April 30 The following are the top stories on the New York Times business pages. Reuters has not verified these stories and does not vouch for their accuracy.
* The most recent high-level exit at JP Morgan - that of the co-chief operating officer, Frank Bisignano, regarded within the bank as something of an operational wizard - has heightened worries about the persistent executive turnover at the bank and raised fresh questions about who is ready to succeed chief executive Jamie Dimon one day. ()
* The troubled European car market is now dragging down even Volkswagen, the region's leading automaker, as vehicle sales on the Continent have declined to their lowest levels in decades. ()
* Deutsche Bank, Germany's largest bank, moved Monday to address criticism that it has too thin a cushion against risk, announcing that it planned to issue $3.65 billion in new stock to increase its capital reserves. ()
* The European Commission will enact a two-year ban on a class of pesticides thought to be harming global bee populations, the European Union's health commissioner said Monday. ()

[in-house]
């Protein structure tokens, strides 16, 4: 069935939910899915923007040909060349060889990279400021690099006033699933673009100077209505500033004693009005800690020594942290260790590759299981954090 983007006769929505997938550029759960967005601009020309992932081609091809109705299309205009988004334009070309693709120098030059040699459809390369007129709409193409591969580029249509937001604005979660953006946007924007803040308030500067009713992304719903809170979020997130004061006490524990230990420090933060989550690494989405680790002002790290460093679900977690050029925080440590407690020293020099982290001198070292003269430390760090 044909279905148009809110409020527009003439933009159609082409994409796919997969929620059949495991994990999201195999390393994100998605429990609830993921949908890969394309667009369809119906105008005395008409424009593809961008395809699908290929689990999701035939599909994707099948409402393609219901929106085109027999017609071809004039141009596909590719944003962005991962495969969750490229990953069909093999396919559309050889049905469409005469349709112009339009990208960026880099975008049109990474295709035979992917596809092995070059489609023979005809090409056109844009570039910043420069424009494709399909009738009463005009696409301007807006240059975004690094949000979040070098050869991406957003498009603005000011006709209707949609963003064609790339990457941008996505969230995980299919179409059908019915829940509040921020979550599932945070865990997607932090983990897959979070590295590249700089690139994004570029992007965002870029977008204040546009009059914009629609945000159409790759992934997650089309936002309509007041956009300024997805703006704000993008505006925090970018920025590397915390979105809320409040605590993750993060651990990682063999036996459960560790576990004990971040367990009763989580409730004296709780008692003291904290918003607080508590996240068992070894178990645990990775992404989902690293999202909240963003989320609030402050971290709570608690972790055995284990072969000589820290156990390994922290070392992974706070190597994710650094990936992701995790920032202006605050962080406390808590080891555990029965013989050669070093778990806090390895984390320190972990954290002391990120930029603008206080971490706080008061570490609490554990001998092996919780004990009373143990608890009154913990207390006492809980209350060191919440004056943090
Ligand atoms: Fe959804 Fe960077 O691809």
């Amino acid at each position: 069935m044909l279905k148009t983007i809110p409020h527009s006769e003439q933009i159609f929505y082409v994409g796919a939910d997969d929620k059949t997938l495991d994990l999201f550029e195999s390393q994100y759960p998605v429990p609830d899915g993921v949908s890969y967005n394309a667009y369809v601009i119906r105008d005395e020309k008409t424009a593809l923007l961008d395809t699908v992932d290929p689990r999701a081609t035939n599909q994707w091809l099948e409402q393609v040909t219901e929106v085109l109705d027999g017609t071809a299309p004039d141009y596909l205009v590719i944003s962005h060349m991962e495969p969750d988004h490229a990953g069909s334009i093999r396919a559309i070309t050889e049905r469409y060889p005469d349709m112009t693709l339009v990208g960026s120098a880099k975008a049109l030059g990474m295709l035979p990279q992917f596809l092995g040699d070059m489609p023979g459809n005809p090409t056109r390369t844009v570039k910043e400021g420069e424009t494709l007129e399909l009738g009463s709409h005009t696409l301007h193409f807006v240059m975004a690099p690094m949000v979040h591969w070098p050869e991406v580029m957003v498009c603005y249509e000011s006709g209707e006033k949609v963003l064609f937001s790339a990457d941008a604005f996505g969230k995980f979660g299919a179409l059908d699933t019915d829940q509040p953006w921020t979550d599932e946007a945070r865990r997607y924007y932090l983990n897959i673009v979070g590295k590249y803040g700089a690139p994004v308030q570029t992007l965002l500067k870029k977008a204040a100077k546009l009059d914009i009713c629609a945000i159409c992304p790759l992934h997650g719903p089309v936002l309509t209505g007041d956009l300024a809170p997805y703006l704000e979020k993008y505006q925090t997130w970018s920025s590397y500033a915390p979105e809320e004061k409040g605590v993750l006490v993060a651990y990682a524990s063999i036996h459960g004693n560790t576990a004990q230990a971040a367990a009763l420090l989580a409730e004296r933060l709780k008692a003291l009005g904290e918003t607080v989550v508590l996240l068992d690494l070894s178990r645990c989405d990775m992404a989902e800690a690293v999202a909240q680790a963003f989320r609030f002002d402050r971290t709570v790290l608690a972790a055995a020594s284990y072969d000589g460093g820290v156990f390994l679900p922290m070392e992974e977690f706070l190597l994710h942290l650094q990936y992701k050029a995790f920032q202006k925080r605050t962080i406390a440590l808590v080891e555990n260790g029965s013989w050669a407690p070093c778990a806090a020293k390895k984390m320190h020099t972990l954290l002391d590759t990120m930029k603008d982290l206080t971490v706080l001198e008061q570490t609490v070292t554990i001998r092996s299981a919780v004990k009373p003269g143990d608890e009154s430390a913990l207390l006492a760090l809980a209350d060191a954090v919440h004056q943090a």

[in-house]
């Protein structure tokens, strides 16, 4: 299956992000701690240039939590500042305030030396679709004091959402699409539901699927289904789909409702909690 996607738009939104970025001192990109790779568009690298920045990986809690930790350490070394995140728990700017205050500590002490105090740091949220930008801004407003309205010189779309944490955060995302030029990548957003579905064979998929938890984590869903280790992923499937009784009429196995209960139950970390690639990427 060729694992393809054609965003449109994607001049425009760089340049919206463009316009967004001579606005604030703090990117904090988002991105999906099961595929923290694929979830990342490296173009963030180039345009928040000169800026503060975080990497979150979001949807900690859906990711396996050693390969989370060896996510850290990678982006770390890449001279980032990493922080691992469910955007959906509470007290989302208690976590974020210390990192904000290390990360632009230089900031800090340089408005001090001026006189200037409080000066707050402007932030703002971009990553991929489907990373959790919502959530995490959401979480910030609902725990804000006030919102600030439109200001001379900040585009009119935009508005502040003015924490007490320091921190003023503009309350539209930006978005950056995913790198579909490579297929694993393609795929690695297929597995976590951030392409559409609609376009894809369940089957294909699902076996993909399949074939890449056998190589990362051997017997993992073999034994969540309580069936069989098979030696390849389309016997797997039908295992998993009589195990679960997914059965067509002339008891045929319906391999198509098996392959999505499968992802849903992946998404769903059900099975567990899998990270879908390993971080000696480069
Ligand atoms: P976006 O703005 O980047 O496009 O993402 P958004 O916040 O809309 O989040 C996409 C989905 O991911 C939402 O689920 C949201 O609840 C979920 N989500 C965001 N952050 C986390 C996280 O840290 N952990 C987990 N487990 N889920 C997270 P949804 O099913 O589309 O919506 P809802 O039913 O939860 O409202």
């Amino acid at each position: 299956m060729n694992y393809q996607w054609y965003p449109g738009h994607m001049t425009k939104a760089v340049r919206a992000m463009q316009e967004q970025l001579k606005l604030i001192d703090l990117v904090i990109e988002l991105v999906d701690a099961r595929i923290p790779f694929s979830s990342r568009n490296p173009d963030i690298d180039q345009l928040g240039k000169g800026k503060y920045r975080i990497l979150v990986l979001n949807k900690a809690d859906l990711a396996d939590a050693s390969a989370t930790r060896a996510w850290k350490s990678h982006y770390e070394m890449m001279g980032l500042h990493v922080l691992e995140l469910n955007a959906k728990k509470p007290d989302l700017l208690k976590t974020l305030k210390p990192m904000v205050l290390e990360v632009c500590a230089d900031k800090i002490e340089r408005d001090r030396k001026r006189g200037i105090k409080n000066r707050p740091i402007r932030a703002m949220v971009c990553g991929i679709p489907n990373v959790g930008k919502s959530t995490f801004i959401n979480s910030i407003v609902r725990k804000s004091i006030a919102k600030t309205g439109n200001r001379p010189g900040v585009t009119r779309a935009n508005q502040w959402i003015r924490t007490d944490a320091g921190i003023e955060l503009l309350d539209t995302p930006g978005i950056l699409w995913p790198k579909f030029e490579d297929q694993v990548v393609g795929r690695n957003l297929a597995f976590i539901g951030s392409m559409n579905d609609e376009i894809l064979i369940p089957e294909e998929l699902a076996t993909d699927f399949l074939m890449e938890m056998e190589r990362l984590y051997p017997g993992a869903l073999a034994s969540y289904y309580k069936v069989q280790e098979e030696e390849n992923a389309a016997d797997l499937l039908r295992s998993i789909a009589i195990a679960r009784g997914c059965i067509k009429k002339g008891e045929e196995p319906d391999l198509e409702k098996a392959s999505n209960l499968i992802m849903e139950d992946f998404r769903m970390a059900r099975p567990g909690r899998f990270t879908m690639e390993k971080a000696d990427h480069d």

* Alfredo Sáenz resigned on Monday as chief executive of Banco Santander, Spain's largest bank, in a move that ends a period of uncertainty over the bank's leadership. Sáenz had been facing a possible ban from banking after a criminal conviction. ()
* The Chinese internet giant Alibaba, which was once known as China's answer to eBay, agreed on Monday to buy an 18 percent stake in the Sina Corporation's Weibo, the most popular of China's microblogging services, for $586 million. It has the right to raise its stake to 30 percent in the future. ()
* Kodak said on Monday that it would spin off its document and personal imaging units to its British pension plan for $650 million in cash and noncash considerations, a move that paves the way for Kodak's exit from bankruptcy protection. ()